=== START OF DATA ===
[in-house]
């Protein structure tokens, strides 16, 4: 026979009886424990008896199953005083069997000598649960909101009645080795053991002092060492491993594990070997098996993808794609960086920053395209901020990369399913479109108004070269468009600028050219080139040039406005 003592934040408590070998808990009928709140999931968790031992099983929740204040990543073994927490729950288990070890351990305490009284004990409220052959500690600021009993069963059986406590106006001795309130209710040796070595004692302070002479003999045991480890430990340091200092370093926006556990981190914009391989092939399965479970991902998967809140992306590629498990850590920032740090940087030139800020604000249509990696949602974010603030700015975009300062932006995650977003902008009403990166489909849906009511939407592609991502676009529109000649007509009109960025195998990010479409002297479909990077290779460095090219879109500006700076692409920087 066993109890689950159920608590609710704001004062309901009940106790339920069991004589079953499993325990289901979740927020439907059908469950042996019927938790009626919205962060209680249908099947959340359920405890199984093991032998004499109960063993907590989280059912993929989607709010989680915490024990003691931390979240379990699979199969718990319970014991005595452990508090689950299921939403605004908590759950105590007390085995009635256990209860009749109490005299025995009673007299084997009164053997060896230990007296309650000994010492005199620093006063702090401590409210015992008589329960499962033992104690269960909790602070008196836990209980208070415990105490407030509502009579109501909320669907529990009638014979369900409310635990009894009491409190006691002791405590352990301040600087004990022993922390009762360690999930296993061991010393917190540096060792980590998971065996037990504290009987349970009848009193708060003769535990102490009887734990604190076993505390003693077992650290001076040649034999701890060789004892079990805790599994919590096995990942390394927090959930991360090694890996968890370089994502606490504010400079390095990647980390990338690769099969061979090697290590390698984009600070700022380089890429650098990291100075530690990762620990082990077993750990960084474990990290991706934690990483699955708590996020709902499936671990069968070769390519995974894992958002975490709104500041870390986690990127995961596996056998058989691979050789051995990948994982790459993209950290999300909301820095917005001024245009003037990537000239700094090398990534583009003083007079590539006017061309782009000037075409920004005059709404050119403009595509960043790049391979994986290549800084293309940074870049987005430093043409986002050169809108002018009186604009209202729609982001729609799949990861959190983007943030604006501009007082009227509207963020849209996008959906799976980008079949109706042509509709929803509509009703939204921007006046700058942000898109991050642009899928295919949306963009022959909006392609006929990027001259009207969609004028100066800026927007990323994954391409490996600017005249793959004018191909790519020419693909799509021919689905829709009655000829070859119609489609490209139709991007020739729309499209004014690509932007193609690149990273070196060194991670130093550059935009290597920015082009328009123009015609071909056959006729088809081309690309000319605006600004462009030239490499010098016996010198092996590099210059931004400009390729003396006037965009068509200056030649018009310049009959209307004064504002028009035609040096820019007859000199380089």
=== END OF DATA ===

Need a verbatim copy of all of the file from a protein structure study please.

[in-house]
């Protein structure tokens, strides 16, 4: 026979009886424990008896199953005083069997000598649960909101009645080795053991002092060492491993594990070997098996993808794609960086920053395209901020990369399913479109108004070269468009600028050219080139040039406005 003592934040408590070998808990009928709140999931968790031992099983929740204040990543073994927490729950288990070890351990305490009284004990409220052959500690600021009993069963059986406590106006001795309130209710040796070595004692302070002479003999045991480890430990340091200092370093926006556990981190914009391989092939399965479970991902998967809140992306590629498990850590920032740090940087030139800020604000249509990696949602974010603030700015975009300062932006995650977003902008009403990166489909849906009511939407592609991502676009529109000649007509009109960025195998990010479409002297479909990077290779460095090219879109500006700076692409920087 066993109890689950159920608590609710704001004062309901009940106790339920069991004589079953499993325990289901979740927020439907059908469950042996019927938790009626919205962060209680249908099947959340359920405890199984093991032998004499109960063993907590989280059912993929989607709010989680915490024990003691931390979240379990699979199969718990319970014991005595452990508090689950299921939403605004908590759950105590007390085995009635256990209860009749109490005299025995009673007299084997009164053997060896230990007296309650000994010492005199620093006063702090401590409210015992008589329960499962033992104690269960909790602070008196836990209980208070415990105490407030509502009579109501909320669907529990009638014979369900409310635990009894009491409190006691002791405590352990301040600087004990022993922390009762360690999930296993061991010393917190540096060792980590998971065996037990504290009987349970009848009193708060003769535990102490009887734990604190076993505390003693077992650290001076040649034999701890060789004892079990805790599994919590096995990942390394927090959930991360090694890996968890370089994502606490504010400079390095990647980390990338690769099969061979090697290590390698984009600070700022380089890429650098990291100075530690990762620990082990077993750990960084474990990290991706934690990483699955708590996020709902499936671990069968070769390519995974894992958002975490709104500041870390986690990127995961596996056998058989691979050789051995990948994982790459993209950290999300909301820095917005001024245009003037990537000239700094090398990534583009003083007079590539006017061309782009000037075409920004005059709404050119403009595509960043790049391979994986290549800084293309940074870049987005430093043409986002050169809108002018009186604009209202729609982001729609799949990861959190983007943030604006501009007082009227509207963020849209996008959906799976980008079949109706042509509709929803509509009703939204921007006046700058942000898109991050642009899928295919949306963009022959909006392609006929990027001259009207969609004028100066800026927007990323994954391409490996600017005249793959004018191909790519020419693909799509021919689905829709009655000829070859119609489609490209139709991007020739729309499209004014690509932007193609690149990273070196060194991670130093550059935009290597920015082009328009123009015609071909056959006729088809081309690309000319605006600004462009030239490499010098016996010198092996590099210059931004400009390729003396006037965009068509200056030649018009310049009959209307004064504002028009035609040096820019007859000199380089």